Opposition to Disintegration of Syria, Iraq

Opposition to Disintegration of Syria, IraqOpposition to Disintegration of Syria, Iraq

A high-ranking Iranian official said Tehran and Berlin are strongly opposed to promoting separatism in the region, especially in Syria and Iraq.

Ali Akbar Velayati, head of the Center for Strategic Research of the Expediency Council, made the statement on Tuesday in a joint press conference with visiting Markus Ederer, secretary of state at the German Federal Ministry for Foreign Affairs.

"Iran and Germany are against any separatist [approaches] and [moves] encouraging the disintegration of regional states, as they damage the interests of the region and its people," IRNA quoted Velayati as saying.

"If these destructive intentions are realized, [separatism] will spread in the whole region and totally endanger its security."

The senior official was pointing to media speculations on the growing willingness among Kurdish authorities to separate from Iraq and reported plans by some western powers to divide Syria along ethnic lines.

Velayati said Tehran and Berlin share the view that regional problems should be solved fairly and peacefully, and the fact prepares the ground for closer cooperation to help settle those issues.

"Cooperation between Tehran and Germany can be positive, since we are both against terrorists who fight legitimate governments in Syria, Iraq or any other places, and believe that the Syrian crisis has no solution but a political one," he said.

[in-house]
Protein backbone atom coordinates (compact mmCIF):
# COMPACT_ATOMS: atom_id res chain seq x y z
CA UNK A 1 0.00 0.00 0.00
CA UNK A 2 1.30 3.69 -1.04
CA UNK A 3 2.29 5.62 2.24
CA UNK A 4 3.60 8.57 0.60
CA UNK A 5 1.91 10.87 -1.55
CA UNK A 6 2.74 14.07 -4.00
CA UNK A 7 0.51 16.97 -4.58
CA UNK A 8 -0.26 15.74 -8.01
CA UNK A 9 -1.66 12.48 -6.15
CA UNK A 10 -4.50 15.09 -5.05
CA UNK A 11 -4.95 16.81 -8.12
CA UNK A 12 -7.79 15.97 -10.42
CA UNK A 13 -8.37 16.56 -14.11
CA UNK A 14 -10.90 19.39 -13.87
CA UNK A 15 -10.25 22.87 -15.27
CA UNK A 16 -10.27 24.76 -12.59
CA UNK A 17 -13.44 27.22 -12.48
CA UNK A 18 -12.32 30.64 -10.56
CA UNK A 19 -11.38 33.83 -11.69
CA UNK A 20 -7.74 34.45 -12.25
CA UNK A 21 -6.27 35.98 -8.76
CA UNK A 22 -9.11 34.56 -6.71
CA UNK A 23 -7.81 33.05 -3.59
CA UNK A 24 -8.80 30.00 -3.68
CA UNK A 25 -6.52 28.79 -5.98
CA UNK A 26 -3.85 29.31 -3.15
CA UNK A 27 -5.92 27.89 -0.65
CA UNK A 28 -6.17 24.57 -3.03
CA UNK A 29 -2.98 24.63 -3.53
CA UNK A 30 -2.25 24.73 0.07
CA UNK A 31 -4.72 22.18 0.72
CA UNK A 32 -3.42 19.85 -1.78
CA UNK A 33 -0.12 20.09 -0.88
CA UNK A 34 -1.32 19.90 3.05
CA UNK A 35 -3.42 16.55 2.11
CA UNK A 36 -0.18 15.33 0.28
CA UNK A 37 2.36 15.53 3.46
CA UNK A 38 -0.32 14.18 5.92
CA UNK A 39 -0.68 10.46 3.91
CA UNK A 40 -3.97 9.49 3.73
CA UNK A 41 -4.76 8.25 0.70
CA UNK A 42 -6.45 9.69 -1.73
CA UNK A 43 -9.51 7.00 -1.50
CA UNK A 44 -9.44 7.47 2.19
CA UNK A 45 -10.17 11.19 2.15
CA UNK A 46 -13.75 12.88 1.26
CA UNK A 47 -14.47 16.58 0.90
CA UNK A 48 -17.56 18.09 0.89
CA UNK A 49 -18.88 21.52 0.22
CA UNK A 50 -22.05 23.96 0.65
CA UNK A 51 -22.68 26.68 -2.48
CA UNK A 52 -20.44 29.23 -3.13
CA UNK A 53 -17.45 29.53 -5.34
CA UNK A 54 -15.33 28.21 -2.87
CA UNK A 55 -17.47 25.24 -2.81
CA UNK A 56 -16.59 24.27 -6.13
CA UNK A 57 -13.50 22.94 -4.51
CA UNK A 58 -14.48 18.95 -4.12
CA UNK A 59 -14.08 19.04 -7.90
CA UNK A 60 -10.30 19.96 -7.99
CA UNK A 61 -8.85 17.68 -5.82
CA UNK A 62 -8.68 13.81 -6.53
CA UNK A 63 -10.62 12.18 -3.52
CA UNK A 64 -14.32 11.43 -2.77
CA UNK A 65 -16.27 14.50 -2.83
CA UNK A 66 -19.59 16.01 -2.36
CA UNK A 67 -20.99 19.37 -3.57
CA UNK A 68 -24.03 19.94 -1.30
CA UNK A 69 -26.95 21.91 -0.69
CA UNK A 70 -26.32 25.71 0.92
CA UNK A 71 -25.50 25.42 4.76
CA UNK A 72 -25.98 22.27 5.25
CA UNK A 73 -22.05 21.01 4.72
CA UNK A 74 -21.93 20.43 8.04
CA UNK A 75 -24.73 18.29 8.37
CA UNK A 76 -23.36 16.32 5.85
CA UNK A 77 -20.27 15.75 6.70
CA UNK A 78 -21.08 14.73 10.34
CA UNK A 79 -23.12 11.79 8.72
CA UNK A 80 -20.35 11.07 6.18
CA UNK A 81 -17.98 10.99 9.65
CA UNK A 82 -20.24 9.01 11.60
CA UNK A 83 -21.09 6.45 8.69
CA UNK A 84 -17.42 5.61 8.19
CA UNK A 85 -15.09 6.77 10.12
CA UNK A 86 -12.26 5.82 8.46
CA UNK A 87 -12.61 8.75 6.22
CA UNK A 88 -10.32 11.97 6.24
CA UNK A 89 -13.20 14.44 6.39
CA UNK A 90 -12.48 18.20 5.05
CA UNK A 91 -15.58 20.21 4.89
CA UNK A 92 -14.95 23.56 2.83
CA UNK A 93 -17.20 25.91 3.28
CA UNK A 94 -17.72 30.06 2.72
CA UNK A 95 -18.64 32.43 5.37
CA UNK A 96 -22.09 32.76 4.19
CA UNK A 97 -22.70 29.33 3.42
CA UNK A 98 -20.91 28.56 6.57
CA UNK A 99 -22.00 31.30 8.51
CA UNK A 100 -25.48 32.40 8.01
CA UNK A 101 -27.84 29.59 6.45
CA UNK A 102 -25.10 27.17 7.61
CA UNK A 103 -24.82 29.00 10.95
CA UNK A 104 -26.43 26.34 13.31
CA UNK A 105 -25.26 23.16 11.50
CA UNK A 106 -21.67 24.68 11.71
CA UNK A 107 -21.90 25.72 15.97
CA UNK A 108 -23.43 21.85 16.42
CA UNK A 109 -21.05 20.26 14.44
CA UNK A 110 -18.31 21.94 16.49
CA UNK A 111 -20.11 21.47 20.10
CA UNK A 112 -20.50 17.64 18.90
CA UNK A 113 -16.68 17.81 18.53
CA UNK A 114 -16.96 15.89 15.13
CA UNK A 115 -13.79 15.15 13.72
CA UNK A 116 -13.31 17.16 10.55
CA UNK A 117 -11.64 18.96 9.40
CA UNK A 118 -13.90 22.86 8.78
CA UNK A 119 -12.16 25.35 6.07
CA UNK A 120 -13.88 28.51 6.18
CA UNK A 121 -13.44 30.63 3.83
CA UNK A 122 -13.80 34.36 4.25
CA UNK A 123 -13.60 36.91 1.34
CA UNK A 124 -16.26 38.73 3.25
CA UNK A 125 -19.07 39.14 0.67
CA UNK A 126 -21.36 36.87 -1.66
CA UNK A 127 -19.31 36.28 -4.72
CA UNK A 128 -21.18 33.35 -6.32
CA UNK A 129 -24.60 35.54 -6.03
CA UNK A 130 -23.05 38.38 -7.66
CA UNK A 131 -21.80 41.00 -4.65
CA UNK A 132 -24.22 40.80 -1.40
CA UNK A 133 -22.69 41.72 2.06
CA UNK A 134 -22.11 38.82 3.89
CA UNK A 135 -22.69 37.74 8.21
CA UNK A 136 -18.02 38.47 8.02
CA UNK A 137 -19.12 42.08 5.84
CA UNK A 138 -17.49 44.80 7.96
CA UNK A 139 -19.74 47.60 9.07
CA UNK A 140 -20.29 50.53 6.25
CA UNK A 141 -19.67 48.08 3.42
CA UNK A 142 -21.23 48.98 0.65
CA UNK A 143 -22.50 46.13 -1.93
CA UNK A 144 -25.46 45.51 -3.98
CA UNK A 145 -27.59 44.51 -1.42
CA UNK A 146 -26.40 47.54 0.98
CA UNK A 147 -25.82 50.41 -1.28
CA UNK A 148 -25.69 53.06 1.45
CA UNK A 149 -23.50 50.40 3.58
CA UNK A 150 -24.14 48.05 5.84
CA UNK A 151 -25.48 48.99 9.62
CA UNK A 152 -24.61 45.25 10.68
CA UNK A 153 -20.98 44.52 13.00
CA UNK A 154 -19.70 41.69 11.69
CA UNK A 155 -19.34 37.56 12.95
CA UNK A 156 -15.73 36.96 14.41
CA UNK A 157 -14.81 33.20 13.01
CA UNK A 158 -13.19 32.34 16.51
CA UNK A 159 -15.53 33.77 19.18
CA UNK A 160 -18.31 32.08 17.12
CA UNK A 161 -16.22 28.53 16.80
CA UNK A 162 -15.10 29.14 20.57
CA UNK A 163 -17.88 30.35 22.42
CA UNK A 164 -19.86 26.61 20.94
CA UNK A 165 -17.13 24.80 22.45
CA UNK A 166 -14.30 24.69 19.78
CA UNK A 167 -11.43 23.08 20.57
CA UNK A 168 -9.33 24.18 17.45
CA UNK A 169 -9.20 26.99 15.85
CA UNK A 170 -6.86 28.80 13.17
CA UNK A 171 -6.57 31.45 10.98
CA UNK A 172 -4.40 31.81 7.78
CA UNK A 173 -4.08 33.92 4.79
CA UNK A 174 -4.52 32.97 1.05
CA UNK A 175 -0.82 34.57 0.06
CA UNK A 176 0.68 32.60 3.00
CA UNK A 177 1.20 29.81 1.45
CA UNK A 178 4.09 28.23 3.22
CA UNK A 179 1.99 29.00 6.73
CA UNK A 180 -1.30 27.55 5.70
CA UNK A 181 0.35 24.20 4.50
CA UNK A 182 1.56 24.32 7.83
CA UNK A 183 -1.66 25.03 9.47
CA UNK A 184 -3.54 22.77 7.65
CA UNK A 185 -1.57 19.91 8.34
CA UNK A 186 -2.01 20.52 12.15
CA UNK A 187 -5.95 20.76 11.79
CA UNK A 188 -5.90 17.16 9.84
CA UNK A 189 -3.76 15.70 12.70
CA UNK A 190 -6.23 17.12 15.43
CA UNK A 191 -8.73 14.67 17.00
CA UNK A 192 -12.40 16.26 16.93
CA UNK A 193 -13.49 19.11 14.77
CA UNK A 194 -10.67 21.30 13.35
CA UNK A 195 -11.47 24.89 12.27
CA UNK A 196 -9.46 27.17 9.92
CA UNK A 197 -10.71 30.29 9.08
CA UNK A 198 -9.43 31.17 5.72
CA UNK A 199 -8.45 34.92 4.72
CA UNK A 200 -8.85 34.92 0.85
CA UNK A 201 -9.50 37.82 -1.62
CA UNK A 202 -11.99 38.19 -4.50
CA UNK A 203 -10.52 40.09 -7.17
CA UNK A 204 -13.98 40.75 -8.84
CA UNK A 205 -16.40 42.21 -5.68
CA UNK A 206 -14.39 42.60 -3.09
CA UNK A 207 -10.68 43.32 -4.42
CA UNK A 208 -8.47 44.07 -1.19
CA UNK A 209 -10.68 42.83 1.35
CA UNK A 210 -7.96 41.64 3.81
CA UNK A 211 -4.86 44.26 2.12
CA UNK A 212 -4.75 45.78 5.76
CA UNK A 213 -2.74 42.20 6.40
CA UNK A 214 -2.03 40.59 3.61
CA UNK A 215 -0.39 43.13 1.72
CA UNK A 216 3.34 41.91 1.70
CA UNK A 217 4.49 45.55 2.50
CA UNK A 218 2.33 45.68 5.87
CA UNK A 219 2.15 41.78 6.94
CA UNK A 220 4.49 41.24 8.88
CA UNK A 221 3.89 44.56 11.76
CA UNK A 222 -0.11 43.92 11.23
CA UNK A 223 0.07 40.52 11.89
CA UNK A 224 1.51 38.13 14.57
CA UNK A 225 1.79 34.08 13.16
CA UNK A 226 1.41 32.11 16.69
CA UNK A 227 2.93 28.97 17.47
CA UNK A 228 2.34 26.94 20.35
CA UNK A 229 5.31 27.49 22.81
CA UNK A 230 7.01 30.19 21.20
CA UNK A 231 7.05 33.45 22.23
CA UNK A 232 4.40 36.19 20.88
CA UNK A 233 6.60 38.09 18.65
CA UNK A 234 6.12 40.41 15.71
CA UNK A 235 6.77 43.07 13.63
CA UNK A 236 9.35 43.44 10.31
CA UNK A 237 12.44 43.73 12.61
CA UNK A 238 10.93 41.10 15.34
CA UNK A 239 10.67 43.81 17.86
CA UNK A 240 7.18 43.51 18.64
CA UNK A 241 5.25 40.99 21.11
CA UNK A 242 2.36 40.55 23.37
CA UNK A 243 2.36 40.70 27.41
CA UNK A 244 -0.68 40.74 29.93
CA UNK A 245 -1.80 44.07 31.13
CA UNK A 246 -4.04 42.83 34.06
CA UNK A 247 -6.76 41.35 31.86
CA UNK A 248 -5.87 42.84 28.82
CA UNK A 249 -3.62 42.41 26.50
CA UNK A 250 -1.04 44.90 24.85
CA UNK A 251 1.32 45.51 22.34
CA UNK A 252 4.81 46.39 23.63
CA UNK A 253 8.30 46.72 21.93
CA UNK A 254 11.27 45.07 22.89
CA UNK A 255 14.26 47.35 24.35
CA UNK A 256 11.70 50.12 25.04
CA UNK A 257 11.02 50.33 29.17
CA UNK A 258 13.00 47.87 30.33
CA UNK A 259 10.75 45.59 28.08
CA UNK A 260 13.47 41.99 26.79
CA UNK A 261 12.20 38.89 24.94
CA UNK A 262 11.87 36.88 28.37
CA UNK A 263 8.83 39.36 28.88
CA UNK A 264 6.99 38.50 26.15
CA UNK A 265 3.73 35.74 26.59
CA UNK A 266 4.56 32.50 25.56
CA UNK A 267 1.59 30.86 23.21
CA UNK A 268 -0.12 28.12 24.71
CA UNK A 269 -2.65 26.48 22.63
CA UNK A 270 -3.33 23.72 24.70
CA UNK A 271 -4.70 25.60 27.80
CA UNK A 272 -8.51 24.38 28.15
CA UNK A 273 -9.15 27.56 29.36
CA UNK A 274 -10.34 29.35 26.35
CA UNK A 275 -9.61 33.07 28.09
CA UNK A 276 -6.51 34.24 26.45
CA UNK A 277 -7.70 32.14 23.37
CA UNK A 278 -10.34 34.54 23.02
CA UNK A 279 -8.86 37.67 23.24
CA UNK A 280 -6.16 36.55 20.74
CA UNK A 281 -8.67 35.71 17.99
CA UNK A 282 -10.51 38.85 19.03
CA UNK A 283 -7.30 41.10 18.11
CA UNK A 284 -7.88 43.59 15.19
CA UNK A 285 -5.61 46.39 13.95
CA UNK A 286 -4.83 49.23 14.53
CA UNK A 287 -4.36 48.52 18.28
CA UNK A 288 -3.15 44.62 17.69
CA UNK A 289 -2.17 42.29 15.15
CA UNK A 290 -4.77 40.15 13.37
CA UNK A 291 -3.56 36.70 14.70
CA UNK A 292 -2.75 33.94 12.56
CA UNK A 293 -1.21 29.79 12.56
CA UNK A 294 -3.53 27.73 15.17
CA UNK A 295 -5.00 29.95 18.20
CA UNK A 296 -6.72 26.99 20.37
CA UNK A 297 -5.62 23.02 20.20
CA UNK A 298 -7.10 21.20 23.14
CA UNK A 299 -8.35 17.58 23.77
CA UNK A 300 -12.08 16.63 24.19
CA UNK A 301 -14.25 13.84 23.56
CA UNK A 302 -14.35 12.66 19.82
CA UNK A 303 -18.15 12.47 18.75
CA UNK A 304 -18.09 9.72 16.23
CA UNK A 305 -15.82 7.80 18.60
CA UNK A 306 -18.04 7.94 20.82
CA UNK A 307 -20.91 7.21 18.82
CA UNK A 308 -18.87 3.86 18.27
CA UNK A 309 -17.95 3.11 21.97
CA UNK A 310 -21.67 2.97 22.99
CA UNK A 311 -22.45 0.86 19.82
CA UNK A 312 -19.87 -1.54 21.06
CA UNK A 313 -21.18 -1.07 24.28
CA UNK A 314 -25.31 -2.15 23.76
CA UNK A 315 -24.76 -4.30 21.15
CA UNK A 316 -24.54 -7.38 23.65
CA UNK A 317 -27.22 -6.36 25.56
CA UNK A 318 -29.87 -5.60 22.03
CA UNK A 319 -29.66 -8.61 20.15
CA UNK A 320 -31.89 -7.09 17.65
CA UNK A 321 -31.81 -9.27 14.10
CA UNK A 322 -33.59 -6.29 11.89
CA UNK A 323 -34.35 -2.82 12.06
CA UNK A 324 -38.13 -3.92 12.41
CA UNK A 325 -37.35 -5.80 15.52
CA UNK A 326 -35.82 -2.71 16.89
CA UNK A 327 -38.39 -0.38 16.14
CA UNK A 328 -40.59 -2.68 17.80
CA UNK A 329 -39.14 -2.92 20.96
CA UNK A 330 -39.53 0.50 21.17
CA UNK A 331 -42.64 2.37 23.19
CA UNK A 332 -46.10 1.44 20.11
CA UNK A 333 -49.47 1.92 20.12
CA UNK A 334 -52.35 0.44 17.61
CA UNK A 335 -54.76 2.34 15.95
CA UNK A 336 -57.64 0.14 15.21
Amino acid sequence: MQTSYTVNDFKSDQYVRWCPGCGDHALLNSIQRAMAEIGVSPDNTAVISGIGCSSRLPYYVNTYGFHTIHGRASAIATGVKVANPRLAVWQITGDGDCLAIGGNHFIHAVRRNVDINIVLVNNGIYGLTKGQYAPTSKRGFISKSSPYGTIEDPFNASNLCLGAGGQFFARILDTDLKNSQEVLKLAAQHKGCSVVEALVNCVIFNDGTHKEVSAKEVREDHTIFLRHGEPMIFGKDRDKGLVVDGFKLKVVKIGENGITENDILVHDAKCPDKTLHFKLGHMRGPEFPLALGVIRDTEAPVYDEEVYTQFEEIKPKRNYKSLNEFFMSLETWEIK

Big Mistake  

Velayati warned the US and its western allies of dire consequences of dividing terrorists into "good" and "bad" ones, declaring it a "big mistake" at a critical juncture of history.

"Dividing terrorists into moderate and hardliner is ridiculous and is to justify dangerous measures in the region," he said.

"They put supporting moderate terrorists on the agenda to fight a legitimate government elected by its nation; this will have irreversible consequences."

Velayati, who is also a foreign policy advisor to the Leader of the Islamic Revolution Ayatollah Seyyed Ali Khamenei, said if western plans for Syria succeed, "another Libya could take shape".

Libya has been in complete chaos since the 2011 overthrow of Muammar Gaddafi by western-backed forces, with two rival administrations and armed groups fighting for control of the country.

Asked whether Russia's support for Syria against terrorists is fading, Velayati said he believes that Russian President Vladimir Putin firmly backs the Syrian government.

"My impression about the Russian president's [remarks] in his [last year's] trip to Iran and my five trips to Russia is that he never had any doubts over supporting the legitimate Syrian government," he said.

Russia, which began its military airstrikes against militant groups in Syria last September upon a request from the government in Damascus, announced on February 27 that it had decided to stop its campaign against rebels to help secure a ceasefire brokered by Moscow and Washington.

Ederer stressed the need for delivering humanitarian aid to war-ravaged Syrians and preparing the ground for the formation of a transitional government to help the Arab country have a better future.

The German diplomat said greater efforts should be devoted in the fight against Al-Nusra terrorist group, an offshoot of Al-Qaeda in Syria.